Tuesday, May 15, 2007


We photographed the car in front of a roadhouse on Hwy. 176 near St. Matthews, S.C. , which goes by the name of Chaps. We're pretty certain that this is not a franchisee of Ralph Lauren and willing to bet that these folks aren't British since that ain't the Union Jack flying up there.

Neither does this seem like the headquarters of Welcome Wagon. We've eyed the place in passing a few times before and thought that it might be wise to wait until the parking lot was clear of motorcycles, pickups and draft animals before calling at their door. There seemed to be no one guarding the place except for that moose which is hiding behind the tree.

For Chaps, the jewel in their crown is clearly the "C" flag. We have learned that it is politically correct to bring up any odious word using its first letter, in caps if you can, in quotes if you will. That way we can admit that we know the bad word, use it openly and often, but prove that we fear and loath it. The red in the "C" flag is for the red herring, that handy device which provides the necessary absolution from logic, facts and history. It means that one need not set their own house in order, need neither care for nor support their own issue, but have the blank check of blame to write anytime, anywhere for any amount. This currency would dry up should anything happen to the old "C" flag.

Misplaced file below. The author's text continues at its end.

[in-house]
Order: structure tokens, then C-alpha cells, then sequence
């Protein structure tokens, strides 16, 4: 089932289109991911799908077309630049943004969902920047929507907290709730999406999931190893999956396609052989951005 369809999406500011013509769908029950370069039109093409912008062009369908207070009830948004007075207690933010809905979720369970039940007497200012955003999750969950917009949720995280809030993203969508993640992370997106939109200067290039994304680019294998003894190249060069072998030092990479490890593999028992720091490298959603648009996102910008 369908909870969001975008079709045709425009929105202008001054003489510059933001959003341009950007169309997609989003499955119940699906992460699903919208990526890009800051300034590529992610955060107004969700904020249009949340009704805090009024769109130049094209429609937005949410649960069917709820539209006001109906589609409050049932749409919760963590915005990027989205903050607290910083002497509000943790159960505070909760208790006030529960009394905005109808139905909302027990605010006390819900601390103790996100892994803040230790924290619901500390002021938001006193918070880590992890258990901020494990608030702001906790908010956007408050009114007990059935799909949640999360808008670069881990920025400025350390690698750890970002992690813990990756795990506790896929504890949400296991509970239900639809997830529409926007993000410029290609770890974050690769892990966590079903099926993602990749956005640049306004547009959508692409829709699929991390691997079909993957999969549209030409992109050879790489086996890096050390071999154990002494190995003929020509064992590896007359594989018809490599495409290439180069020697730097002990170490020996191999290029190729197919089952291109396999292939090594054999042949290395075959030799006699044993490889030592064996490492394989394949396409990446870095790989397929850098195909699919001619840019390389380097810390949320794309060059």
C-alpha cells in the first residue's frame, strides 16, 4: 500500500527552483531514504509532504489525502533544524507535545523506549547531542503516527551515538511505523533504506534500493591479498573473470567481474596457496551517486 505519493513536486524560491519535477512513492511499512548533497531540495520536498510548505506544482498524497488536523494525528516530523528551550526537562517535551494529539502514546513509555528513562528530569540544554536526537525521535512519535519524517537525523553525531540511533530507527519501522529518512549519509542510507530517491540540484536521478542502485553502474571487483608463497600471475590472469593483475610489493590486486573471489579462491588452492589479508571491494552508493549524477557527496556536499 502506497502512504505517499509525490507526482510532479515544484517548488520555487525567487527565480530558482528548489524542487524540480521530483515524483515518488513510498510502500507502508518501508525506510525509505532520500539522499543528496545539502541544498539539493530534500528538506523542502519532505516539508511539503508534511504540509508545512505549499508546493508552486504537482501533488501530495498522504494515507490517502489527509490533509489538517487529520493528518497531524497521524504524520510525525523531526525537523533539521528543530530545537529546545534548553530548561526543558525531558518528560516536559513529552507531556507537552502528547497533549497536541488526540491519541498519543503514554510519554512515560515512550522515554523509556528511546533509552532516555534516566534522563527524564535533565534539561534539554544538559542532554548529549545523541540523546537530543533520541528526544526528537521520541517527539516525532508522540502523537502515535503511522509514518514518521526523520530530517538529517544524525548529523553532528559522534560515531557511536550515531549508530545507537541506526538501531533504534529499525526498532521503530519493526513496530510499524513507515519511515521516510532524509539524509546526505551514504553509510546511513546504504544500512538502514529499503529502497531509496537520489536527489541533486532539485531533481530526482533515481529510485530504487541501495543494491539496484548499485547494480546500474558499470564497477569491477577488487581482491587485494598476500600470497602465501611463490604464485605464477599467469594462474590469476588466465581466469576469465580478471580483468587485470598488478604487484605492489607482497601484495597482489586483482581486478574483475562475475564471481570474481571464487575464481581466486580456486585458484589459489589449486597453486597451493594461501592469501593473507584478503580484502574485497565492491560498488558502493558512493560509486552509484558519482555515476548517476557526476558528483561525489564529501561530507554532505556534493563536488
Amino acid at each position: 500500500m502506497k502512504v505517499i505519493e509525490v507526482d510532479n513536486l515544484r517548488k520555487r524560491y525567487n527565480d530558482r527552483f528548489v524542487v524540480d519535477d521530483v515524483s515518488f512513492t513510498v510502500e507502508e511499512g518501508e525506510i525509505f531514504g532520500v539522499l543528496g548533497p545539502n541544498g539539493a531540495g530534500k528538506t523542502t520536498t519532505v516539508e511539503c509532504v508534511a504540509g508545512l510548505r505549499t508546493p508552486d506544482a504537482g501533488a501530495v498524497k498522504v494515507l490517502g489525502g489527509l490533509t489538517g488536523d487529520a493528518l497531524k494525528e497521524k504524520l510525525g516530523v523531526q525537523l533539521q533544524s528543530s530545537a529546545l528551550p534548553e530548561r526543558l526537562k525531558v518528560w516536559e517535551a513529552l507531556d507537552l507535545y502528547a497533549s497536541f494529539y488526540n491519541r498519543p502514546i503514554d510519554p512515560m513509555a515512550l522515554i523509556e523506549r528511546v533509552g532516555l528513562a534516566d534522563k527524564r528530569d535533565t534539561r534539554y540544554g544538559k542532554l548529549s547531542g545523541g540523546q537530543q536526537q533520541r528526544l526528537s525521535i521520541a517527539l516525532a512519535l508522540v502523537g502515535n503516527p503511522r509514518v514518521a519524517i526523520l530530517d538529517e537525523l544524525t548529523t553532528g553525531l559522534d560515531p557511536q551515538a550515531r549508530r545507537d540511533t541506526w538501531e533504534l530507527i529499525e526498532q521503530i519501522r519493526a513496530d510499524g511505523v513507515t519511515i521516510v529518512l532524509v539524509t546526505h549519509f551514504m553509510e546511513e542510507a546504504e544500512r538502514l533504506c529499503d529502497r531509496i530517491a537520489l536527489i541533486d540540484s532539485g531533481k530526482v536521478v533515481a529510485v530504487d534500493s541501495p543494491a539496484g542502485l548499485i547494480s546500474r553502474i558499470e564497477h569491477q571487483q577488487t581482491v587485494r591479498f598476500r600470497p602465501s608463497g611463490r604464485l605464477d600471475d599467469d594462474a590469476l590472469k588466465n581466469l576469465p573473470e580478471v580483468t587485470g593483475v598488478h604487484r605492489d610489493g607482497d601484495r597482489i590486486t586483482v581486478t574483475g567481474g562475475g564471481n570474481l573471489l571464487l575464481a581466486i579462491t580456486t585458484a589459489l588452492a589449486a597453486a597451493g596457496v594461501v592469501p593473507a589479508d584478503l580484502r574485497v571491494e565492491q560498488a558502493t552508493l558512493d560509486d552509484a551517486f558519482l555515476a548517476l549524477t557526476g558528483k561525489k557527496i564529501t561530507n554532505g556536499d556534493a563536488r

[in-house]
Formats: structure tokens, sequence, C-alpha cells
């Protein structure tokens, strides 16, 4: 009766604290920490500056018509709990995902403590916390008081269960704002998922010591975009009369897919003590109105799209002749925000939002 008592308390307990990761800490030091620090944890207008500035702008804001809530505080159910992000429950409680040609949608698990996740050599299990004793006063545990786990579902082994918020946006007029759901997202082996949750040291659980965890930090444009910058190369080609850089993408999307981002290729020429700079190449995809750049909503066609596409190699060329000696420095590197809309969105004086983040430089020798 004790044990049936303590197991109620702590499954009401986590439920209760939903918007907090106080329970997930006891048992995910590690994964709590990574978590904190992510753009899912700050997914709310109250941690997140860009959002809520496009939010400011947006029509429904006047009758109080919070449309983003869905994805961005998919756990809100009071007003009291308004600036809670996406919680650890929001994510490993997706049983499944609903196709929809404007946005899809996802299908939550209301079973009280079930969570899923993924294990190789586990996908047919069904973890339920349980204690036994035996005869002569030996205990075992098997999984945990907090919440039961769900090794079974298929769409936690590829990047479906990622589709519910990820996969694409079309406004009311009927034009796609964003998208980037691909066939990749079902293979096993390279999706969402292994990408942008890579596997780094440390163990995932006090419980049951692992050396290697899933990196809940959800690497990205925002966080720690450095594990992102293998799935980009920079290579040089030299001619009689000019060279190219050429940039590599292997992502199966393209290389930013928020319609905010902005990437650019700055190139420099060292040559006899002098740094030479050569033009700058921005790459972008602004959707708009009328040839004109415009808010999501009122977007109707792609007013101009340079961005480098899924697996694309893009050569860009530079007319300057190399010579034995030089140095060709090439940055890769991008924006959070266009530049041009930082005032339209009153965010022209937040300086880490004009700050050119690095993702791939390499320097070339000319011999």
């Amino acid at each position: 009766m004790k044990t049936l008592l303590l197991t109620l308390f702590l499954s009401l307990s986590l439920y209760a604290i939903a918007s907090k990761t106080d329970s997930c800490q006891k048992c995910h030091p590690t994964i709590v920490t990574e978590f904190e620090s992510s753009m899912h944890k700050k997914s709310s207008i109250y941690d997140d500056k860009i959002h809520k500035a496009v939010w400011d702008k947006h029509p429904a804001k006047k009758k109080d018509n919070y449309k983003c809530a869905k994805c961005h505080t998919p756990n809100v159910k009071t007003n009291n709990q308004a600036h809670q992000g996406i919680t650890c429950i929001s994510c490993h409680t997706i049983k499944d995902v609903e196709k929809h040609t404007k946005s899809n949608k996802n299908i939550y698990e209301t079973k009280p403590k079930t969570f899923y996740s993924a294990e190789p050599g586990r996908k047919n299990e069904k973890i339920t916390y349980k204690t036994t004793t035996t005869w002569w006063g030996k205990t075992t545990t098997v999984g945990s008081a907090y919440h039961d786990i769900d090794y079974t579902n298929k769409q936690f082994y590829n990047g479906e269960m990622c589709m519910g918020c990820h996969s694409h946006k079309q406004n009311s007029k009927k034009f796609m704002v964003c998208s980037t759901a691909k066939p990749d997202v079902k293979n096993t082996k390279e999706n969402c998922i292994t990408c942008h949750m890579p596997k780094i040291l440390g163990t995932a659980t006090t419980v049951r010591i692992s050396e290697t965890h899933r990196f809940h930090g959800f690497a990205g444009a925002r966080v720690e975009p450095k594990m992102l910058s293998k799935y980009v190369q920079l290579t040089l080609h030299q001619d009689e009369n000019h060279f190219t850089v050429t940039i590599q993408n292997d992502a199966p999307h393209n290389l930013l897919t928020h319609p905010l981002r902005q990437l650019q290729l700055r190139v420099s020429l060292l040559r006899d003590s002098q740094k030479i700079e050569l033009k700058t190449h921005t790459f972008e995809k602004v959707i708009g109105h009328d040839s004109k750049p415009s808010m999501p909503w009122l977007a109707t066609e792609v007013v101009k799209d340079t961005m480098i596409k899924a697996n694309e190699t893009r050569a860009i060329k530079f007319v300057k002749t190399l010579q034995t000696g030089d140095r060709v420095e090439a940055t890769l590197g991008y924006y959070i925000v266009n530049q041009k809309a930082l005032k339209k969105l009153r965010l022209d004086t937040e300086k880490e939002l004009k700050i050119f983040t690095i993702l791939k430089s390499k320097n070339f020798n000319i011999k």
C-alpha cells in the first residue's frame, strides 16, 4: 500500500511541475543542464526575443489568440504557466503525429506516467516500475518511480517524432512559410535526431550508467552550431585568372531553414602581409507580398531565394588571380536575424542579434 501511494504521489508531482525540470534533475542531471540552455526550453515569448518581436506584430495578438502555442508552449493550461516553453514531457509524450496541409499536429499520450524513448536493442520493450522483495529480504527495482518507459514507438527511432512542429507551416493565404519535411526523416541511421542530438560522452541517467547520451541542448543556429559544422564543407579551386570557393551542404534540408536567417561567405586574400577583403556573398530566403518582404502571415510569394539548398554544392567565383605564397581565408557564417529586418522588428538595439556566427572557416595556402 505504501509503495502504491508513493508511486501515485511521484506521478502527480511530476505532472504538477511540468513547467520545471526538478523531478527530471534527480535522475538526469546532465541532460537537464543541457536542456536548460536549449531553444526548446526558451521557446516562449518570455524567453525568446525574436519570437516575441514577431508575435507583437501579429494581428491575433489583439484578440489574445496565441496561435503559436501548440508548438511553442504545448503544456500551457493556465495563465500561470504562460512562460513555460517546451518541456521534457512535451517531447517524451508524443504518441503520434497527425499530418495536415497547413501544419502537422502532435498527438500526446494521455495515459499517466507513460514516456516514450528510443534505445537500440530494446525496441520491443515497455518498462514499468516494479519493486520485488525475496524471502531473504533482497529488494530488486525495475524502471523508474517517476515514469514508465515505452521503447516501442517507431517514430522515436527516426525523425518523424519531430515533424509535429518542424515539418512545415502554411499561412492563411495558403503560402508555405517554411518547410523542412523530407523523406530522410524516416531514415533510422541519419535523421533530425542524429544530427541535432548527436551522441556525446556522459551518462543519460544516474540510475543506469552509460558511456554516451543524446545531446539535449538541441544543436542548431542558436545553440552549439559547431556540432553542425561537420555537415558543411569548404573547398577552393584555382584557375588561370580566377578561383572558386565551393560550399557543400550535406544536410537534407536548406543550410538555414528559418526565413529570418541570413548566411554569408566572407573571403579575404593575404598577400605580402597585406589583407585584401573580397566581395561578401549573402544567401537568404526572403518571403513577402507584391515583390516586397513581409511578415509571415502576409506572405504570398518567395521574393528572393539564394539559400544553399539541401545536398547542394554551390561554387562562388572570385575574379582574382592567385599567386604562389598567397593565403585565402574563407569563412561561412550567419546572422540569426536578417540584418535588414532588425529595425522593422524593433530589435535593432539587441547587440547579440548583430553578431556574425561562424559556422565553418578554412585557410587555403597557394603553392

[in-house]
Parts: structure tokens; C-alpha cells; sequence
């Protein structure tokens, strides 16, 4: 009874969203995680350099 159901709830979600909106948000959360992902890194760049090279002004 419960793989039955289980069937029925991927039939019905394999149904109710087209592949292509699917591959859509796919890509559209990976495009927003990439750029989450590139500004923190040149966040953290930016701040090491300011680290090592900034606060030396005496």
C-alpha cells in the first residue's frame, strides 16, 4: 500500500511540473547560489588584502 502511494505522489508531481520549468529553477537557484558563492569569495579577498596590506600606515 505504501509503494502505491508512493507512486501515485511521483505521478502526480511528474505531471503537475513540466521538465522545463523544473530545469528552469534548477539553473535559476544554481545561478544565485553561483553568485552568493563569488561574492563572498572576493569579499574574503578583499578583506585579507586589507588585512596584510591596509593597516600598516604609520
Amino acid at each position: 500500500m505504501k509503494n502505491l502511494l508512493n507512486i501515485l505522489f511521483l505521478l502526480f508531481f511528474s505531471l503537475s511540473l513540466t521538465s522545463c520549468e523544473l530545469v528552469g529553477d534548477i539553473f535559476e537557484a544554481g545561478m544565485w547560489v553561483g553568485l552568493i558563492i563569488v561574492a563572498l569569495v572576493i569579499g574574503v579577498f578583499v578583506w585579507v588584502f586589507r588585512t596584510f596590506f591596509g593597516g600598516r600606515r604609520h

The present irony is that the Bubbas who keep that old flag flying are not protesters against the politically correct they are enablers of it.


Anonymous Anonymous said...

I love the Stars and Stripes, but my Great Grandfather died in the Army of Northern Virginia so I cannot disrespect the Stars abd Bars bubbas or not. :)

4:35 PM  
Anonymous Anonymous said...

Confederate Chap has a pleasant ring to it. Sort of like the eternal REBEL YELL!!!
keep it flying -- flying high

9:24 AM  
Blogger Windviel said...

We thought that "Chaps" had a decidedly British influence. In fact, in 1862 Great Britain considered recognizing the Confederacy for whom they had built effective commerce raiders which disrupted Union merchant shipping. However, the Confederate defeat at the battle of Antietam damaged British confidence in the Confederate effort and the plan was dropped.

3:24 AM  

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